This picture refers to the late period of Rembrandt's work (1655 g). Several years ago, the authors of the painting were challenged by well-known art critics led by Julius Hald. It has been hypothesized that the painting was written by Rembrandt's best student, Willem Drost. Despite numerous disputes, the painting The Polish Horseman is on the list of the best works by Rembrandt Harmenszoon van Rijn.
The painting received world recognition after its acquisition in 1897 by the connoisseur of painting Abraham Bredius in the Polish town of Dzikow. The canvas is medium in size (115 × 135 cm) and painted in oil.
The picture shows a courageous young man sitting astride a horse. The character is captured in motion, looking thoughtfully into the distance. The style of clothing indicates its belonging to the Polish cavalry of the seventeenth century. A long belted caftan, a red fur hat, leather boots.
The horseman is armed with a saber and a dagger, in his right hand he holds a bow, a quiver with arrows is attached to the belt. It is not known who posed for the painter when painting. It is possible that it was a simple Pole, and not a cavalryman.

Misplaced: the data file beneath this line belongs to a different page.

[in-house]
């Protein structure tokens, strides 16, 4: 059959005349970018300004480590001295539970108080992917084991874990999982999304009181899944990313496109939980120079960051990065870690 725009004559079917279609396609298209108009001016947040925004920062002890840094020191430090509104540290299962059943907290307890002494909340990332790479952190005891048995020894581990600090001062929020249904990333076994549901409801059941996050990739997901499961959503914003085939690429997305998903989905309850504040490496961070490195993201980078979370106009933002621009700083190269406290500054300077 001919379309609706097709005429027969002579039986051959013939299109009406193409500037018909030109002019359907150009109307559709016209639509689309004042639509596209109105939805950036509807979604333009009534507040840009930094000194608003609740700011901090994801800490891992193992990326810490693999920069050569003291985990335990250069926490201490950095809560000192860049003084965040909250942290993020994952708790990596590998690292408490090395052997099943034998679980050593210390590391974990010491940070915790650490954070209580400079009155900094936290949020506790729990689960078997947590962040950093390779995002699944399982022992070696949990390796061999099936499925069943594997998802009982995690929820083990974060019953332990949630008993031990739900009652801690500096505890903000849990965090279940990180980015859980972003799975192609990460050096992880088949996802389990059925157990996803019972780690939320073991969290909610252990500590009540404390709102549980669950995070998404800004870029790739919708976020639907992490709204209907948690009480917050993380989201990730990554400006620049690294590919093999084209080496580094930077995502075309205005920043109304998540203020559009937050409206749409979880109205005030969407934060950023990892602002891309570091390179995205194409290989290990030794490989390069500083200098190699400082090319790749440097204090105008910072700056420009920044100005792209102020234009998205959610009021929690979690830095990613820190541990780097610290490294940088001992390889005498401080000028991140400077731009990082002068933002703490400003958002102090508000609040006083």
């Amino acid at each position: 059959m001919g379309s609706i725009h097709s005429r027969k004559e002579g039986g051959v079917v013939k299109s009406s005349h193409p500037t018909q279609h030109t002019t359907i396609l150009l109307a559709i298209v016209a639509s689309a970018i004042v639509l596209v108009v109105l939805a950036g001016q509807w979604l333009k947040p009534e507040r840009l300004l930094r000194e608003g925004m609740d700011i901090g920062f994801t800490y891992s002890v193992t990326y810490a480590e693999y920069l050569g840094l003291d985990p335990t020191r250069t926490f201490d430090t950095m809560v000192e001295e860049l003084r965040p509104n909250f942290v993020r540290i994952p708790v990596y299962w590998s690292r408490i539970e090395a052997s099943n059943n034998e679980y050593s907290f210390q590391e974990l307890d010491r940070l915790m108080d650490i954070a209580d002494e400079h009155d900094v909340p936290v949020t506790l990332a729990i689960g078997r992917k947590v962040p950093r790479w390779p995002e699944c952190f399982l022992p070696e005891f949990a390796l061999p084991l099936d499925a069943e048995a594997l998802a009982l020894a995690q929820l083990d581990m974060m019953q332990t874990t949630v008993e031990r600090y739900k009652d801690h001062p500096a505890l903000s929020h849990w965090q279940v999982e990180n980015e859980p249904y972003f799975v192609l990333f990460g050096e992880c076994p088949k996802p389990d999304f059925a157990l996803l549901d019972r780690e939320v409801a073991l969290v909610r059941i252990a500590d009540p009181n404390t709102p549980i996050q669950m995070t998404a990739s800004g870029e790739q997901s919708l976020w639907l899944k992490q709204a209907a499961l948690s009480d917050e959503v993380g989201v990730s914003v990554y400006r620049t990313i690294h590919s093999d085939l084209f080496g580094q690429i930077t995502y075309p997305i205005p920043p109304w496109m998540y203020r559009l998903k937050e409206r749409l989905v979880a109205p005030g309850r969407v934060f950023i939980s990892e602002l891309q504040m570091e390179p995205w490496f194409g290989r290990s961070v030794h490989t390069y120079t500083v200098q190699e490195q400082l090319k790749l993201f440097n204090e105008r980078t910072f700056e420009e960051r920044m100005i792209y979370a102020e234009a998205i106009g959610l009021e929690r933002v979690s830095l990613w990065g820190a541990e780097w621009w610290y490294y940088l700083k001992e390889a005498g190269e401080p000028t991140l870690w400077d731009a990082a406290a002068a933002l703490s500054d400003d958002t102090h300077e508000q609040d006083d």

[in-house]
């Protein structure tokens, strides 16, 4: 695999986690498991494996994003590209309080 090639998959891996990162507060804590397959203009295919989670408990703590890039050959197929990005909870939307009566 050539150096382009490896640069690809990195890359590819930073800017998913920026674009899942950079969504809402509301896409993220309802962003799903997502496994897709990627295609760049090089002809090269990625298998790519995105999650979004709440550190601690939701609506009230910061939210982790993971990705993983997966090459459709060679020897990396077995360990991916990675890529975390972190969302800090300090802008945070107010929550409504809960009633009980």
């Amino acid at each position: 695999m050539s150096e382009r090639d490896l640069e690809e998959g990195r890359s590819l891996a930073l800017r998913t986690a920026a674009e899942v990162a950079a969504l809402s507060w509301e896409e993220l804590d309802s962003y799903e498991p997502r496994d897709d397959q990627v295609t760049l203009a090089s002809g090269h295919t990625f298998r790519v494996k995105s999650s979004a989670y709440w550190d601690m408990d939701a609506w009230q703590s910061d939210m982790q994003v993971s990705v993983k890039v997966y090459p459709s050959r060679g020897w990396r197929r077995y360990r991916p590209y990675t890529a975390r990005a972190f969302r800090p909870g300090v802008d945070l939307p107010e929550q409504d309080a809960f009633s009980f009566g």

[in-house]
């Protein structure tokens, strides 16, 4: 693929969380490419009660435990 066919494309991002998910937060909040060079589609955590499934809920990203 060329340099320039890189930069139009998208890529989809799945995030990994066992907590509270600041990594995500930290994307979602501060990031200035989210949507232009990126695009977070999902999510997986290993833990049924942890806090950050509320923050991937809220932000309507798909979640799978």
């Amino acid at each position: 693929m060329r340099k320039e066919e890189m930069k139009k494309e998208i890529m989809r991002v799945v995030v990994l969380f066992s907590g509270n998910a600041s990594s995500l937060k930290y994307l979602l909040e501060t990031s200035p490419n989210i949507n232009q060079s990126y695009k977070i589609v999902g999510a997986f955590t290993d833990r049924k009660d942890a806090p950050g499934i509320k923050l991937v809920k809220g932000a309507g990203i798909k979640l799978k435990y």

The artist paid special attention to the second most important character in the picture. The war horse is depicted stately and graceful. A thick white mane, a majestic gait, a purposeful look, wide nostrils. The horseman with his faithful friend is perceived by the viewer as a single whole, aimed at one goal.
The landscape of the canvas is rather gloomy and dull. Rocky terrain and a large dilapidated building, made in dark colors. Heavy clouds looming menacingly over the city. The area created by the artist creates a sad mood of the picture and only the “Polish horseman" enlivens the landscape with his presence.
Pictures of Fedotov